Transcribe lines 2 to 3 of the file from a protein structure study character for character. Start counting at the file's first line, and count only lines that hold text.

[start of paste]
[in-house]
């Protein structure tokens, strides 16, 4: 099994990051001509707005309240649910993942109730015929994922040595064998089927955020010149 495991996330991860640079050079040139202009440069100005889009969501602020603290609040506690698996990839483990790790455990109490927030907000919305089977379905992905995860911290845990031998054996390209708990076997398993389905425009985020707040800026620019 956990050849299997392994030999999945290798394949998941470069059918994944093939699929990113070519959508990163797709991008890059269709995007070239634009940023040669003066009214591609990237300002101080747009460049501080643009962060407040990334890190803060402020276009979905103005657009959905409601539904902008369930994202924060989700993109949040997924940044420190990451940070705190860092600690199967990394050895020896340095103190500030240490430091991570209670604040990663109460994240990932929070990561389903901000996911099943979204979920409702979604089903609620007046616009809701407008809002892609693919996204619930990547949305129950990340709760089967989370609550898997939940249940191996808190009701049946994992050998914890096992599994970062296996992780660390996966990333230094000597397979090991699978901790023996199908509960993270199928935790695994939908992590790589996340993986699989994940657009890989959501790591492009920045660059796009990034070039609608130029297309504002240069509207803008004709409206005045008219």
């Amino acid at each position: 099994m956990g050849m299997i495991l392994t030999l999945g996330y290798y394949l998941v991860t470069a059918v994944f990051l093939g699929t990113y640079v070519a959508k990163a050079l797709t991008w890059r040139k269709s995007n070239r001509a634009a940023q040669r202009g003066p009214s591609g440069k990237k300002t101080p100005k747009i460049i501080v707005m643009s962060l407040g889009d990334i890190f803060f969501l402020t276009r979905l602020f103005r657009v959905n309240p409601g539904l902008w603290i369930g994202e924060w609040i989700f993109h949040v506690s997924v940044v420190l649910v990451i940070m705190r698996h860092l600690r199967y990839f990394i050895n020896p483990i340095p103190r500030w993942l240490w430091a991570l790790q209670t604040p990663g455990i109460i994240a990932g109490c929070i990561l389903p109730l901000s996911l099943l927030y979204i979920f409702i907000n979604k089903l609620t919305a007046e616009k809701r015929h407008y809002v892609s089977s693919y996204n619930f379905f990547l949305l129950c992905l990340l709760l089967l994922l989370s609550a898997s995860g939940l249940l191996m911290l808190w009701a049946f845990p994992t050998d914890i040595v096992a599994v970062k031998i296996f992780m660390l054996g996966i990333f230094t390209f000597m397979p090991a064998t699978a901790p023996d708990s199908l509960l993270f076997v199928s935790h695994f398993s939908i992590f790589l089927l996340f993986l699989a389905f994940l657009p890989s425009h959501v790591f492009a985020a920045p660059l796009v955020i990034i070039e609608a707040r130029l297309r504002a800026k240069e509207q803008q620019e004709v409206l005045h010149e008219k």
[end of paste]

């Protein structure tokens, strides 16, 4: 099994990051001509707005309240649910993942109730015929994922040595064998089927955020010149 495991996330991860640079050079040139202009440069100005889009969501602020603290609040506690698996990839483990790790455990109490927030907000919305089977379905992905995860911290845990031998054996390209708990076997398993389905425009985020707040800026620019 956990050849299997392994030999999945290798394949998941470069059918994944093939699929990113070519959508990163797709991008890059269709995007070239634009940023040669003066009214591609990237300002101080747009460049501080643009962060407040990334890190803060402020276009979905103005657009959905409601539904902008369930994202924060989700993109949040997924940044420190990451940070705190860092600690199967990394050895020896340095103190500030240490430091991570209670604040990663109460994240990932929070990561389903901000996911099943979204979920409702979604089903609620007046616009809701407008809002892609693919996204619930990547949305129950990340709760089967989370609550898997939940249940191996808190009701049946994992050998914890096992599994970062296996992780660390996966990333230094000597397979090991699978901790023996199908509960993270199928935790695994939908992590790589996340993986699989994940657009890989959501790591492009920045660059796009990034070039609608130029297309504002240069509207803008004709409206005045008219």
């Amino acid at each position: 099994m956990g050849m299997i495991l392994t030999l999945g996330y290798y394949l998941v991860t470069a059918v994944f990051l093939g699929t990113y640079v070519a959508k990163a050079l797709t991008w890059r040139k269709s995007n070239r001509a634009a940023q040669r202009g003066p009214s591609g440069k990237k300002t101080p100005k747009i460049i501080v707005m643009s962060l407040g889009d990334i890190f803060f969501l402020t276009r979905l602020f103005r657009v959905n309240p409601g539904l902008w603290i369930g994202e924060w609040i989700f993109h949040v506690s997924v940044v420190l649910v990451i940070m705190r698996h860092l600690r199967y990839f990394i050895n020896p483990i340095p103190r500030w993942l240490w430091a991570l790790q209670t604040p990663g455990i109460i994240a990932g109490c929070i990561l389903p109730l901000s996911l099943l927030y979204i979920f409702i907000n979604k089903l609620t919305a007046e616009k809701r015929h407008y809002v892609s089977s693919y996204n619930f379905f990547l949305l129950c992905l990340l709760l089967l994922l989370s609550a898997s995860g939940l249940l191996m911290l808190w009701a049946f845990p994992t050998d914890i040595v096992a599994v970062k031998i296996f992780m660390l054996g996966i990333f230094t390209f000597m397979p090991a064998t699978a901790p023996d708990s199908l509960l993270f076997v199928s935790h695994f398993s939908i992590f790589l089927l996340f993986l699989a389905f994940l657009p890989s425009h959501v790591f492009a985020a920045p660059l796009v955020i990034i070039e609608a707040r130029l297309r504002a800026k240069e509207q803008q620019e004709v409206l005045h010149e008219k």